According to Prensky, Digital Natives have been born into a world where technology is an integral part of everyday life, whereas those who transitioned from analogue to digital and had to learn tech speak, are a Digital Immigrant.
There are many facets of technology that I do not understand and just because I’m a millennial does not mean I am automatically computer literate. I, admittedly, don’t know how to use Excel, nor do I understand the majority of video games, instead I have had to learn these skills just like an Immigrant, and yet still I am not a master of them despite my date of birth. The language of technology is not innate like a mother tongue, in the sense that although we live in a digital world, we are not 100% living digitally all the time, so how can we be expected to be ‘fluent’?
However, I do understand the notion of the ‘Digital Immigrant Accent’, which will always be the giveaway of someone’s background and origins, given that I can tell the tone that my parents use on Facebook differs to that of my peers to the point that it feels as if they are using it ‘wrong’. For Natives, to post a Facebook status is to post something meaningful where it is expected to receive ‘likes’ and ‘comments’; a Facebook status is not for a passing thought – that’s Twitter . The Immigrants that I know do not have this understanding, and post statuses as if they are Tweets, hence when I read them, I can’t help but feel a certain pity, because although they are trying to adapt to social media, they just don’t really get it. Kudos for effort though.
An alternative to these definitions is the idea that there are not Natives and Immigrants, but Visitors and Residents, a spectrum whereby the Visitor does not want a digital identity but is not averse to using technology and the Resident sees the Internet as essential to maintaining social interactions and expressing themselves.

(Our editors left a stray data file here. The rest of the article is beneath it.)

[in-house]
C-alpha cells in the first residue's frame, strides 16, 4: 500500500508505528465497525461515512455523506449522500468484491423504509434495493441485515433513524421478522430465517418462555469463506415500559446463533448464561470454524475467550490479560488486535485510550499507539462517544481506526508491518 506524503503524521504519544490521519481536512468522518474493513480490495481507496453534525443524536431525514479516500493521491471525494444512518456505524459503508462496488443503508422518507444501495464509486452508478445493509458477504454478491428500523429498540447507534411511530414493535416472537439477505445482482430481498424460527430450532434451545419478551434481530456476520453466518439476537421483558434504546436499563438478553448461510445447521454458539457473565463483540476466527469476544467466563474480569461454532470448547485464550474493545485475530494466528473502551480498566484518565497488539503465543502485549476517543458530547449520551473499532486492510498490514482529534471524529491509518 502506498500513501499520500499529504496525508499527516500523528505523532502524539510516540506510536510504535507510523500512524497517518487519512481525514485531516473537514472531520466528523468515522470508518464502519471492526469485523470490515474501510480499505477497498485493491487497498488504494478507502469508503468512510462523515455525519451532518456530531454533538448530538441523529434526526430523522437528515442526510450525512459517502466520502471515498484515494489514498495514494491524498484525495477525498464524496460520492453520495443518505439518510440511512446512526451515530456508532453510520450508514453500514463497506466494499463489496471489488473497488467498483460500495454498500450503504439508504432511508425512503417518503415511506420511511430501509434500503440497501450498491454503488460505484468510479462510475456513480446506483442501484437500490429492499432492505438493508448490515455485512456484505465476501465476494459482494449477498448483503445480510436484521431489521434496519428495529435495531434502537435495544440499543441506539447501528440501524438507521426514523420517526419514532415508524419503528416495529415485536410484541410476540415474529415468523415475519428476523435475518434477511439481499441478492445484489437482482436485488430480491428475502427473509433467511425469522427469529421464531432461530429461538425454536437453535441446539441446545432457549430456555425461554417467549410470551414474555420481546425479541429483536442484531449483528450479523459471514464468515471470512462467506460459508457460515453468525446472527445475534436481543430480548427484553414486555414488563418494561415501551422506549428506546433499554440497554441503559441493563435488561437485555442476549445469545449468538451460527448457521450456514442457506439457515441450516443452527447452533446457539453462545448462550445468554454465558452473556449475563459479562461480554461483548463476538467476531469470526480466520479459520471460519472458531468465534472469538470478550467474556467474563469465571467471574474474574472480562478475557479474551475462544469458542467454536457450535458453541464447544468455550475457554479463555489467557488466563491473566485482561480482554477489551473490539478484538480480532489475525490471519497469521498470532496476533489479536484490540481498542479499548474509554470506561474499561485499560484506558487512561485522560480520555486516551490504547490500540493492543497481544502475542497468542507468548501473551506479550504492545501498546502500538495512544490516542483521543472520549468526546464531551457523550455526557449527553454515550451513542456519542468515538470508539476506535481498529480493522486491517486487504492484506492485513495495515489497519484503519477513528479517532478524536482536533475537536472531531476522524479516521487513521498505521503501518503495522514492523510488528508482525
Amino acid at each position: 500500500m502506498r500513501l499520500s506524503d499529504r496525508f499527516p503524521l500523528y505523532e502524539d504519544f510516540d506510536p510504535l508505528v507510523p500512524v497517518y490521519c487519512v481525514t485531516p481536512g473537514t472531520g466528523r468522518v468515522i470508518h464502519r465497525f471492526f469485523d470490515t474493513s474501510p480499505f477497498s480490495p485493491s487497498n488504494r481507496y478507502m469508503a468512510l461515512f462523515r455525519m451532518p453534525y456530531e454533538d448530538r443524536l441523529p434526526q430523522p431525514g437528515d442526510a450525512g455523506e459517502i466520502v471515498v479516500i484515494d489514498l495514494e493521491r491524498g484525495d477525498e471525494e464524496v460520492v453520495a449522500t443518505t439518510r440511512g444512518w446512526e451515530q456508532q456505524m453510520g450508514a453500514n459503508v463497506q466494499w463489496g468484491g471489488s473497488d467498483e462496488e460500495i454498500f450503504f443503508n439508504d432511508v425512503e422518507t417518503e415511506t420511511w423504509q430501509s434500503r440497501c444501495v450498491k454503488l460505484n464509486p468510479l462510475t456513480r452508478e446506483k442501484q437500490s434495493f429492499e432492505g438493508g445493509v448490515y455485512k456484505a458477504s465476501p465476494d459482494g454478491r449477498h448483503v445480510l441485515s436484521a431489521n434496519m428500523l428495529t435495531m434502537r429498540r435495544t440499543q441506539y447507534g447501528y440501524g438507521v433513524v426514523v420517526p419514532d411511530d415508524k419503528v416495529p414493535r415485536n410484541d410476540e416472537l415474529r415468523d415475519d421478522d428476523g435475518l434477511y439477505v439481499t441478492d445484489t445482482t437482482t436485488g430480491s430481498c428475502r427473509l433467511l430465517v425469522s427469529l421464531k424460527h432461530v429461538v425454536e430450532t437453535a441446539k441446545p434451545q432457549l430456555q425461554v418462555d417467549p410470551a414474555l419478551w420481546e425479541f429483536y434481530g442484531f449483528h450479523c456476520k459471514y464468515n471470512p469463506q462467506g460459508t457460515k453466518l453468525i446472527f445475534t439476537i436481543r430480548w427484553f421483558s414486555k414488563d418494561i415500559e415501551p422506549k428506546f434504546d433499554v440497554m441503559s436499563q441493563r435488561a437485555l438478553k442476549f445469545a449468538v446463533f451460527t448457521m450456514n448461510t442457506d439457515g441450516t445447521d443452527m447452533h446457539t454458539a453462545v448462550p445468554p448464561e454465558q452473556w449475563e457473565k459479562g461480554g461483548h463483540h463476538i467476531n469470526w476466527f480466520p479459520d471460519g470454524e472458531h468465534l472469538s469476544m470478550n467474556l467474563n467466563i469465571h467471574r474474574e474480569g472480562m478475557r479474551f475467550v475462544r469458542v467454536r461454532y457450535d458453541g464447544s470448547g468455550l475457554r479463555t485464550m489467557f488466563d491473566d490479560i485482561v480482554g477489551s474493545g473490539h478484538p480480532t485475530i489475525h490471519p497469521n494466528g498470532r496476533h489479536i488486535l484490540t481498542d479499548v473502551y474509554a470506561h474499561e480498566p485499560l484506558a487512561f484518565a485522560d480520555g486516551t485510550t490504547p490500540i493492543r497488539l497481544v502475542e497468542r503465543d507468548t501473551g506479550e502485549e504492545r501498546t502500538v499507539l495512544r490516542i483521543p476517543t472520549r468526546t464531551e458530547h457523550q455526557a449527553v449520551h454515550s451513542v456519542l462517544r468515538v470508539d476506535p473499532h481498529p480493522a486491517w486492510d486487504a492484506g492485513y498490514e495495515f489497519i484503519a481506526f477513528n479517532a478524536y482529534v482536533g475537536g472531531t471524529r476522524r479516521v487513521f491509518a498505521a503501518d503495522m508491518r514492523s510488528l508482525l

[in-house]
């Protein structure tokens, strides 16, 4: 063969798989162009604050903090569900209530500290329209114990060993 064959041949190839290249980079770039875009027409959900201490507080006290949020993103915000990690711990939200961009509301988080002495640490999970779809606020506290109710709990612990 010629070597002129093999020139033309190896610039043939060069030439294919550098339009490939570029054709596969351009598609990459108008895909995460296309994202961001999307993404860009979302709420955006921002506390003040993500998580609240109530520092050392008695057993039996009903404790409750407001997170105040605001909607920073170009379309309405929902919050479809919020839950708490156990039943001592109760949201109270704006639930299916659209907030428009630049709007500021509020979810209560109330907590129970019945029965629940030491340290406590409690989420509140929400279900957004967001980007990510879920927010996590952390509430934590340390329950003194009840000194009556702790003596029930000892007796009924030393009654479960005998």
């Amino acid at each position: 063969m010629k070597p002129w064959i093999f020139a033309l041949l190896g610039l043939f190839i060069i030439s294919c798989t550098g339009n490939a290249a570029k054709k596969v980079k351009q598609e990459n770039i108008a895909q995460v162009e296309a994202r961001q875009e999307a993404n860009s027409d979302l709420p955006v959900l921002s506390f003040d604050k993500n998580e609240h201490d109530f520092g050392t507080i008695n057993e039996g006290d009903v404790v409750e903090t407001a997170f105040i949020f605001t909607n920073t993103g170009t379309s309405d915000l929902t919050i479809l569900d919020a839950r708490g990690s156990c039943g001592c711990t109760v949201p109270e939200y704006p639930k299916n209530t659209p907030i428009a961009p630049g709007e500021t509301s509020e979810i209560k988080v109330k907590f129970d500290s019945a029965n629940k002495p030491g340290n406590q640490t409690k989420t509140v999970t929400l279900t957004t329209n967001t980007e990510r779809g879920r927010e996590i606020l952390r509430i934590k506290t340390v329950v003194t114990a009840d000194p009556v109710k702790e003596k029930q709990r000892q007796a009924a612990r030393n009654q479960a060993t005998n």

I have developed and maintained friendships online, so I do adhere to the notion of Visitor/Resident and I do know millennials that do not have a Facebook but appreciate the value of the Internet, however I can see how elements of the Native/Immigrant definitions are not “dead” nor “dying”, such as the accent.
Unfortunately and probably unintentionally, White contradicts himself as he attempts to disprove Prensky’s Immigrant/Native theory by quite literally, accidentally and ironically conforming to this exact idea himself as he declares,
“It is not uncommon to hear people asking each other if they have ‘been’ ‘in’ to Facebook today, for example.”
If we accept the terms Digital Natives and Immigrants, we must accept that an accent exists and that White is an Immigrant and thus I am a Native. Hence I can say there is no set phrase of having “been to” or “in Facebook”; these do not exist and this quote is the clearest example of a Digital Immigrant accent: We say “I was on Facebook”. It would in fact be extremely uncommon to “hear people asking each other if they have ‘been’ ‘in’ to Facebook today” so uncommon even that reading this article was the first time that I, as a digital language expert, had ever heard it. Because White has suggested this a set phrase, for me his argument of offering an alternative to Natives and Immigrants collapses on itself, hence I can’t help but identify more with those labels.
— Luxury Society (@LuxurySociety) February 8, 2016